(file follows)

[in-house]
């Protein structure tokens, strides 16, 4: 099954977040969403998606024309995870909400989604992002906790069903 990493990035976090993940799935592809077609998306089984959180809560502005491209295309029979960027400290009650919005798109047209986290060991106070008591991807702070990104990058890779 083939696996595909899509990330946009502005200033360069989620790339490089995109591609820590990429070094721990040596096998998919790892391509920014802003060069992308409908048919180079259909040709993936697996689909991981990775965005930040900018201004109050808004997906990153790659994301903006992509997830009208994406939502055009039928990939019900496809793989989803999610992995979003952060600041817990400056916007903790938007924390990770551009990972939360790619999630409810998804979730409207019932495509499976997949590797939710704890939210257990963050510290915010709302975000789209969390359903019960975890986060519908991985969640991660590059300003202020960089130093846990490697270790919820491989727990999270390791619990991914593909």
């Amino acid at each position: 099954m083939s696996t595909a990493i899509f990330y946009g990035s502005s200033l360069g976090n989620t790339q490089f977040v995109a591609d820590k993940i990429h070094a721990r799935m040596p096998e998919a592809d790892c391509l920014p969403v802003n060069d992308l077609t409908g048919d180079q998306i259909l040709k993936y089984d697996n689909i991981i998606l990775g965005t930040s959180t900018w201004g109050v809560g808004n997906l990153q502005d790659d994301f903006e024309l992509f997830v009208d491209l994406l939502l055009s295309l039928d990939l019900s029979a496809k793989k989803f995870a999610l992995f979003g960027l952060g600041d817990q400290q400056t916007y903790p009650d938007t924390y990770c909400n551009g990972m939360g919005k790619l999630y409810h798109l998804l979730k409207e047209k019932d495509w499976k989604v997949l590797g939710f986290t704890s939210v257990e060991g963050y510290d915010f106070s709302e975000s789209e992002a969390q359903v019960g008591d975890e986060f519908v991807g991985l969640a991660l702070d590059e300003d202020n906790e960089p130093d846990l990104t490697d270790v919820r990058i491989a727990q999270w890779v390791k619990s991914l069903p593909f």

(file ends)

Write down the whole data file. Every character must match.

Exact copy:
[in-house]
């Protein structure tokens, strides 16, 4: 099954977040969403998606024309995870909400989604992002906790069903 990493990035976090993940799935592809077609998306089984959180809560502005491209295309029979960027400290009650919005798109047209986290060991106070008591991807702070990104990058890779 083939696996595909899509990330946009502005200033360069989620790339490089995109591609820590990429070094721990040596096998998919790892391509920014802003060069992308409908048919180079259909040709993936697996689909991981990775965005930040900018201004109050808004997906990153790659994301903006992509997830009208994406939502055009039928990939019900496809793989989803999610992995979003952060600041817990400056916007903790938007924390990770551009990972939360790619999630409810998804979730409207019932495509499976997949590797939710704890939210257990963050510290915010709302975000789209969390359903019960975890986060519908991985969640991660590059300003202020960089130093846990490697270790919820491989727990999270390791619990991914593909």
């Amino acid at each position: 099954m083939s696996t595909a990493i899509f990330y946009g990035s502005s200033l360069g976090n989620t790339q490089f977040v995109a591609d820590k993940i990429h070094a721990r799935m040596p096998e998919a592809d790892c391509l920014p969403v802003n060069d992308l077609t409908g048919d180079q998306i259909l040709k993936y089984d697996n689909i991981i998606l990775g965005t930040s959180t900018w201004g109050v809560g808004n997906l990153q502005d790659d994301f903006e024309l992509f997830v009208d491209l994406l939502l055009s295309l039928d990939l019900s029979a496809k793989k989803f995870a999610l992995f979003g960027l952060g600041d817990q400290q400056t916007y903790p009650d938007t924390y990770c909400n551009g990972m939360g919005k790619l999630y409810h798109l998804l979730k409207e047209k019932d495509w499976k989604v997949l590797g939710f986290t704890s939210v257990e060991g963050y510290d915010f106070s709302e975000s789209e992002a969390q359903v019960g008591d975890e986060f519908v991807g991985l969640a991660l702070d590059e300003d202020n906790e960089p130093d846990l990104t490697d270790v919820r990058i491989a727990q999270w890779v390791k619990s991914l069903p593909f």